DETROIT — The question over what to do should a family member be unexpectedly detained by Border Patrol agents has become a focal point for local organizers since the inauguration of Donald Trump.
So much so that this week, a coalition of faith-based leaders have opened their places of worship as part of a statewide sanctuary movement, reminiscent of the Underground Railroad, which ended at the Detroit-Canadian border at the height of American slavery.
As of now, nine churches and a synagogue throughout parts of the southeast and western parts of Michigan have volunteered to provide temporary shelter, food and legal assistance for families who have found themselves separated from loved ones who’ve been detained or deported. Others are considering joining in the effort, including at least one Islamic organization, and more have expressed interest in acting in solidarity by providing other services.
“During the period of slavery, so many children were separated from their parents,” said Rev. Dr. Louis Forsythe II, pastor at Pleasant Grove Baptist Church in the city’s east side, one of the congregations involved in the movement. “It’s what connects us today. How can we not get involved? We may worship differently but we have our humanity.”
The announcement this week is just the latest in a number of organizing efforts across the country that include “know your rights” workshops, trainings for non-immigration attorneys to assist with an influx of calls for service and a “Day Without Immigrants” boycott that resulted in the closures of hundreds of immigrant-owned businesses and people calling in sick for work last month.
By law, harboring an undocumented immigrant is considered unlawful, though U.S. Immigration and Customs Enforcement (ICE) officials are generally discouraged from conducting enforcement activities in “sensitive locations,” including churches, schools and medical facilities.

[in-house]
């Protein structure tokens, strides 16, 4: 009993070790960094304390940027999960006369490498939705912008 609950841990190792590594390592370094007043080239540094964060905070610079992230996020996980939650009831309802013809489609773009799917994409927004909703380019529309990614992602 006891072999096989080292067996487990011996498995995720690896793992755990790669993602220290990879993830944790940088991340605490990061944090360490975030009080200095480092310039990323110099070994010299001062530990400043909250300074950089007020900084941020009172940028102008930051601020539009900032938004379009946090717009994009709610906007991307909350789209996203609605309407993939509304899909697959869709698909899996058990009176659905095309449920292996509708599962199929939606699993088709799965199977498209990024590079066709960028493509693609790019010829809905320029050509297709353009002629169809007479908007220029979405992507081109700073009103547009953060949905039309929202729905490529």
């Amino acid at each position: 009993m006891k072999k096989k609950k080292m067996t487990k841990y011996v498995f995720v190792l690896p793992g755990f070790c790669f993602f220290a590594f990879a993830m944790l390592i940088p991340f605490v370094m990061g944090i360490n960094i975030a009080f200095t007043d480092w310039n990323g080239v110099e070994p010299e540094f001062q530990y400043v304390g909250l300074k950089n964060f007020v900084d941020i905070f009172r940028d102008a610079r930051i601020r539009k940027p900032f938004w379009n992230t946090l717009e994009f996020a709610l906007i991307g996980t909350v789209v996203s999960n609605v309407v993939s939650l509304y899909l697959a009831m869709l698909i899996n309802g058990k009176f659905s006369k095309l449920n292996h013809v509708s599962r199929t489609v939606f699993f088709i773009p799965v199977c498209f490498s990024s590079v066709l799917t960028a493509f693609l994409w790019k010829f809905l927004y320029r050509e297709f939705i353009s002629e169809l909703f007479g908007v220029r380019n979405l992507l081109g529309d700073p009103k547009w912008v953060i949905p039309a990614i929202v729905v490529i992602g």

“The ICE sensitive locations policy, which remains in effect, provides that enforcement actions at sensitive locations should generally be avoided, and requires either prior approval from an appropriate supervisory official or exigent circumstances necessitating immediate action. DHS is committed to ensuring that people seeking to participate in activities or utilize services provided at any sensitive location are free to do so without fear or hesitation,” says a statement provided to Latino USA by ICE officials.
Among the participating places of worship is the historic Central United Methodist Protestant church in downtown Detroit, which has been housing a family seeking political asylum from an African nation.
The congregation, equipped with an apartment, a large gymnasium and other large meeting spaces, already provides food for the city’s homeless population, said Rev. Jill Zundel, senior pastor at Central United Methodist.
“We’re used to having people come in and out and making the space work,” she said.
The family includes four children under the age of seven, a husband whose father was killed and a wife who was severely injured when she was thrown out of a window before the family was granted refuge in the United States.
When the family arrived in the U.S., they tried to flee to Canada, but were stopped at the border. Zundel did not disclose with Latino USA what country they originally fled from out of concern over whether authorities are trying to locate them.
That proximity to the Canadian border has long been a point of tension among the city’s undocumented immigrant community, which ranges from about 95,000 to more than 126,000 throughout Michigan—mostly Latinos from Mexico or Central American countries.